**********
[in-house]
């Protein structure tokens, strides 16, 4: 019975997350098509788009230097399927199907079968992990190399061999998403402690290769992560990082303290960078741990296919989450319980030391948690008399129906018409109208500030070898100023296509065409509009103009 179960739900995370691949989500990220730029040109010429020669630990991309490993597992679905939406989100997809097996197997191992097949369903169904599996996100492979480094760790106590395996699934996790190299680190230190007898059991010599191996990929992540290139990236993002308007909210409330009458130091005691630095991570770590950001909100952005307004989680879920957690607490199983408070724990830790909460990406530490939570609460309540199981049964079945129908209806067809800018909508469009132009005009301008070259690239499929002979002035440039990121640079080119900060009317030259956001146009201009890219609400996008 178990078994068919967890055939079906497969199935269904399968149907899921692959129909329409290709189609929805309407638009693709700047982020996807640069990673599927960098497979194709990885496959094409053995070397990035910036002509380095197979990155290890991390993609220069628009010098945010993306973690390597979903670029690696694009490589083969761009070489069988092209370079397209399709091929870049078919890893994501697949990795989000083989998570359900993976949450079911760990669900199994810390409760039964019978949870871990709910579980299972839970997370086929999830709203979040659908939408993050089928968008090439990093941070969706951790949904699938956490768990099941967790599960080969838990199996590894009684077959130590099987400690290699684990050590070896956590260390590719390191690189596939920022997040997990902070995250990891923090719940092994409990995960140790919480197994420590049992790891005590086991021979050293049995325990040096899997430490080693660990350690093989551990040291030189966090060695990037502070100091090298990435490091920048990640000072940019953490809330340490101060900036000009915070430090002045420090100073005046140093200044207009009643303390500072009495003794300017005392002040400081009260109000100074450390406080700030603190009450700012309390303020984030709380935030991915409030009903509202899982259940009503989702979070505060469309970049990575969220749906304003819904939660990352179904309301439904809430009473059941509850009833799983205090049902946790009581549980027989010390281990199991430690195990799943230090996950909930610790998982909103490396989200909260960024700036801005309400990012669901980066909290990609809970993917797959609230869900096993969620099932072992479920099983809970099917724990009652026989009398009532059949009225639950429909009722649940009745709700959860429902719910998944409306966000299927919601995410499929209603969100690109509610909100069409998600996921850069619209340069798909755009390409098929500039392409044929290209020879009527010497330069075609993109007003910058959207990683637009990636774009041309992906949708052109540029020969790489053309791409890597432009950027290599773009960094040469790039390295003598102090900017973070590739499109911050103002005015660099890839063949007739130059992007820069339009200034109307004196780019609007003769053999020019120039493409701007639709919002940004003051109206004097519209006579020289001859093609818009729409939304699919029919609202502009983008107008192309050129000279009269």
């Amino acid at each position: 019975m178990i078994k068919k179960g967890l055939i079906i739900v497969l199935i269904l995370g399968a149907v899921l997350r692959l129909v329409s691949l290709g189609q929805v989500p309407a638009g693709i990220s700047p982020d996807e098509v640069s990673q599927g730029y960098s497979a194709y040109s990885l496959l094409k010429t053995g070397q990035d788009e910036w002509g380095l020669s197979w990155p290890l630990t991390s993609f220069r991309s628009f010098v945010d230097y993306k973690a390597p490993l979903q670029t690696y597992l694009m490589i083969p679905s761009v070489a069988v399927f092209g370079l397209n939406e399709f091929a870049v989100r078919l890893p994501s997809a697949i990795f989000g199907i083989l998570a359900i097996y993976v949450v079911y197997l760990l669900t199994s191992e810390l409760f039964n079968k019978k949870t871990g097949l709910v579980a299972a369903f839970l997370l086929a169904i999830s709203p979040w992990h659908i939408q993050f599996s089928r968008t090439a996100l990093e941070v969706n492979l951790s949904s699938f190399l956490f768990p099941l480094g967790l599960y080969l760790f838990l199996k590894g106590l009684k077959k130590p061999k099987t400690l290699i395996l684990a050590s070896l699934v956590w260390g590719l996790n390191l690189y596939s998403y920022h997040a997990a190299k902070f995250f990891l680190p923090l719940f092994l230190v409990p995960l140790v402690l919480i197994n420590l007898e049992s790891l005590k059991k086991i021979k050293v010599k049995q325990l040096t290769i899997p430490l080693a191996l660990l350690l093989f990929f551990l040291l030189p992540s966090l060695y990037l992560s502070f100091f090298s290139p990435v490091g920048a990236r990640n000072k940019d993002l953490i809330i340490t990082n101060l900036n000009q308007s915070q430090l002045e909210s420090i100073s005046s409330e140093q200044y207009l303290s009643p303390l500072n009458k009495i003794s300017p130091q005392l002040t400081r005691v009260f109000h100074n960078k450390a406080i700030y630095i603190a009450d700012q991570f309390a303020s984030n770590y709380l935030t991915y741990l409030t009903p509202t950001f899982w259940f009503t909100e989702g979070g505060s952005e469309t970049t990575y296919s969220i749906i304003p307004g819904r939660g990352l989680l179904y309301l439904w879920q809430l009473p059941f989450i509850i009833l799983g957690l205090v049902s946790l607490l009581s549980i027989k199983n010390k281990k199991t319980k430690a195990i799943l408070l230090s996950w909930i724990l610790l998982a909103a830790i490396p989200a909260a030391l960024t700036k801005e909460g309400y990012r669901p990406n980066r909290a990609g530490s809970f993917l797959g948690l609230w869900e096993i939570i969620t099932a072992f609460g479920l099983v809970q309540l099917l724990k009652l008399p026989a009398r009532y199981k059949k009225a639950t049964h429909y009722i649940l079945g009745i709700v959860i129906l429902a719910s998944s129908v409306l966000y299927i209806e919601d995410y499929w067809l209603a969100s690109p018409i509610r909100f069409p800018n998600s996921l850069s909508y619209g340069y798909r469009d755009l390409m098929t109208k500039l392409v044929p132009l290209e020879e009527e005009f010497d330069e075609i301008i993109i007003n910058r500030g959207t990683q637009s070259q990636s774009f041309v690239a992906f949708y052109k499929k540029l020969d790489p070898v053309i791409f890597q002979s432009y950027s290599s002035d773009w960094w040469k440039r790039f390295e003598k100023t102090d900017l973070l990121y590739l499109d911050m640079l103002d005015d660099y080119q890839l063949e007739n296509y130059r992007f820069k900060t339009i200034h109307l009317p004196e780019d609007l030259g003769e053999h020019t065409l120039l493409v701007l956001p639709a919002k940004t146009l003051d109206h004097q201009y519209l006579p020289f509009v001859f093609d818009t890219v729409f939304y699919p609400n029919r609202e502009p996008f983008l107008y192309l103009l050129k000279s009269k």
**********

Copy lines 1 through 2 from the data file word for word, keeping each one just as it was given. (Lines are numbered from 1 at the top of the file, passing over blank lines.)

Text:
[in-house]
């Protein structure tokens, strides 16, 4: 019975997350098509788009230097399927199907079968992990190399061999998403402690290769992560990082303290960078741990296919989450319980030391948690008399129906018409109208500030070898100023296509065409509009103009 179960739900995370691949989500990220730029040109010429020669630990991309490993597992679905939406989100997809097996197997191992097949369903169904599996996100492979480094760790106590395996699934996790190299680190230190007898059991010599191996990929992540290139990236993002308007909210409330009458130091005691630095991570770590950001909100952005307004989680879920957690607490199983408070724990830790909460990406530490939570609460309540199981049964079945129908209806067809800018909508469009132009005009301008070259690239499929002979002035440039990121640079080119900060009317030259956001146009201009890219609400996008 178990078994068919967890055939079906497969199935269904399968149907899921692959129909329409290709189609929805309407638009693709700047982020996807640069990673599927960098497979194709990885496959094409053995070397990035910036002509380095197979990155290890991390993609220069628009010098945010993306973690390597979903670029690696694009490589083969761009070489069988092209370079397209399709091929870049078919890893994501697949990795989000083989998570359900993976949450079911760990669900199994810390409760039964019978949870871990709910579980299972839970997370086929999830709203979040659908939408993050089928968008090439990093941070969706951790949904699938956490768990099941967790599960080969838990199996590894009684077959130590099987400690290699684990050590070896956590260390590719390191690189596939920022997040997990902070995250990891923090719940092994409990995960140790919480197994420590049992790891005590086991021979050293049995325990040096899997430490080693660990350690093989551990040291030189966090060695990037502070100091090298990435490091920048990640000072940019953490809330340490101060900036000009915070430090002045420090100073005046140093200044207009009643303390500072009495003794300017005392002040400081009260109000100074450390406080700030603190009450700012309390303020984030709380935030991915409030009903509202899982259940009503989702979070505060469309970049990575969220749906304003819904939660990352179904309301439904809430009473059941509850009833799983205090049902946790009581549980027989010390281990199991430690195990799943230090996950909930610790998982909103490396989200909260960024700036801005309400990012669901980066909290990609809970993917797959609230869900096993969620099932072992479920099983809970099917724990009652026989009398009532059949009225639950429909009722649940009745709700959860429902719910998944409306966000299927919601995410499929209603969100690109509610909100069409998600996921850069619209340069798909755009390409098929500039392409044929290209020879009527010497330069075609993109007003910058959207990683637009990636774009041309992906949708052109540029020969790489053309791409890597432009950027290599773009960094040469790039390295003598102090900017973070590739499109911050103002005015660099890839063949007739130059992007820069339009200034109307004196780019609007003769053999020019120039493409701007639709919002940004003051109206004097519209006579020289001859093609818009729409939304699919029919609202502009983008107008192309050129000279009269």